Wednesday, March 12, 2014

The Handmaid's Tale by Margaret Atwood

I'm finally getting some book reviews up! Go me! Between sickness, gaining new skills (programming), life, and catching up on some reading, I haven't had as much time to blog like I want to. Hopefully I can find some good life balance and get my posts up more often.

I finally got around to reading The Handmaid's Tale back in January for my new feminist book club. I saw the movie with Natasha Richardson way back when I was a teen and it really disturbed me. I knew the book wouldn't be any different and so I waited.

It's a powerful novel. We see the world of Offred through her eyes. We catch little snatches of how things were before and how Offred has slowly grown accustomed to her way of life.

She lives in a future where rival religious sects have plundered the U.S. government and are warring with each for their own brand of totalitarian theocracy. Women are property, have no rights, and are only useful based on how useful their uteruses are.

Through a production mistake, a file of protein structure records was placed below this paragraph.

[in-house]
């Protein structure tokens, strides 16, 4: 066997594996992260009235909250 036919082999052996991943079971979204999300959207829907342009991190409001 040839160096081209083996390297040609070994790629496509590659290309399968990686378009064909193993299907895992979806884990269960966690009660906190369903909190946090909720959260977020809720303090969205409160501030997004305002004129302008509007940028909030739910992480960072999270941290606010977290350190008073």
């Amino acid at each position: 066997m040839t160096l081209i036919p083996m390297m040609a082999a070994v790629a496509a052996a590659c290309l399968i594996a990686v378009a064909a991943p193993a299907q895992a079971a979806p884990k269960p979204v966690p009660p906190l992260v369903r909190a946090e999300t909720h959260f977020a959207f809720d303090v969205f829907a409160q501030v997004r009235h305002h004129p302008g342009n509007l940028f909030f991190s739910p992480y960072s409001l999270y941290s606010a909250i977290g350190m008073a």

The excuses given are women need protecting from men who can't control themselves. Don't give them too much freedom or they'll get raped or murdered. Even Offred's partner when the fall of the government happens and her money and property are put into his hands, seems nonchalant about the whole thing. He seems to love being in control and telling Offred it's all going to be all right.

It's a book that is just as relevant today as it was in the 80s. Separation of church and state allows all to benefit and Atwood describes so tellingly of what can happen when that isn't the case.

It's disturbing but it should be. It should make us all sit up and do something. Many women and children and other minorities and misfits in the world have something like this being done to them daily.

Freedom to be who we want to be, freedom of consciousness, freedom to believe or not to, freedom to doubt and dissent is so important in any society.


  1. This book intimidates me. I watched the movie in college, BUT I had a crush on the guy I was with and when it got confusing I spent time flirting :) I think I am ready for another try because it is about something so important.

  2. When I read this I was astonished by the things that Atwood included in the book that have since happened, or are on the verge of happening - like paying for everything with a card. When the book was written, there was no such thing as a debit card.


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